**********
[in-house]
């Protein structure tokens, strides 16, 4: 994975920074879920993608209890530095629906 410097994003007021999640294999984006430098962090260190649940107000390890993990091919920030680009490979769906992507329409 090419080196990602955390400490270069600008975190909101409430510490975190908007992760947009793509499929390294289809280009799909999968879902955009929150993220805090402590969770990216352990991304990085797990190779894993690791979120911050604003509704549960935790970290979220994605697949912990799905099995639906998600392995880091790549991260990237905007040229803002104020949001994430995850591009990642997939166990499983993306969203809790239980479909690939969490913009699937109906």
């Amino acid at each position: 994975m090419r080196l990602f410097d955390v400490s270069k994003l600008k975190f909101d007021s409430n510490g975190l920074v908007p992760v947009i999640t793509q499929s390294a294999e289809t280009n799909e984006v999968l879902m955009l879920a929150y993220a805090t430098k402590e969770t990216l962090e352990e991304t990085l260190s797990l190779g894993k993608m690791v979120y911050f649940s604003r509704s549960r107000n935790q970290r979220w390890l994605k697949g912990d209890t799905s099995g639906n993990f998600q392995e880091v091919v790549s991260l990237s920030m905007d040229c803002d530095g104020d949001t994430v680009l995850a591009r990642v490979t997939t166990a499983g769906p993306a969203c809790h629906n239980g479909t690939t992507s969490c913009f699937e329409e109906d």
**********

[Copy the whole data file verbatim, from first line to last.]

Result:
[in-house]
């Protein structure tokens, strides 16, 4: 994975920074879920993608209890530095629906 410097994003007021999640294999984006430098962090260190649940107000390890993990091919920030680009490979769906992507329409 090419080196990602955390400490270069600008975190909101409430510490975190908007992760947009793509499929390294289809280009799909999968879902955009929150993220805090402590969770990216352990991304990085797990190779894993690791979120911050604003509704549960935790970290979220994605697949912990799905099995639906998600392995880091790549991260990237905007040229803002104020949001994430995850591009990642997939166990499983993306969203809790239980479909690939969490913009699937109906």
């Amino acid at each position: 994975m090419r080196l990602f410097d955390v400490s270069k994003l600008k975190f909101d007021s409430n510490g975190l920074v908007p992760v947009i999640t793509q499929s390294a294999e289809t280009n799909e984006v999968l879902m955009l879920a929150y993220a805090t430098k402590e969770t990216l962090e352990e991304t990085l260190s797990l190779g894993k993608m690791v979120y911050f649940s604003r509704s549960r107000n935790q970290r979220w390890l994605k697949g912990d209890t799905s099995g639906n993990f998600q392995e880091v091919v790549s991260l990237s920030m905007d040229c803002d530095g104020d949001t994430v680009l995850a591009r990642v490979t997939t166990a499983g769906p993306a969203c809790h629906n239980g479909t690939t992507s969490c913009f699937e329409e109906d």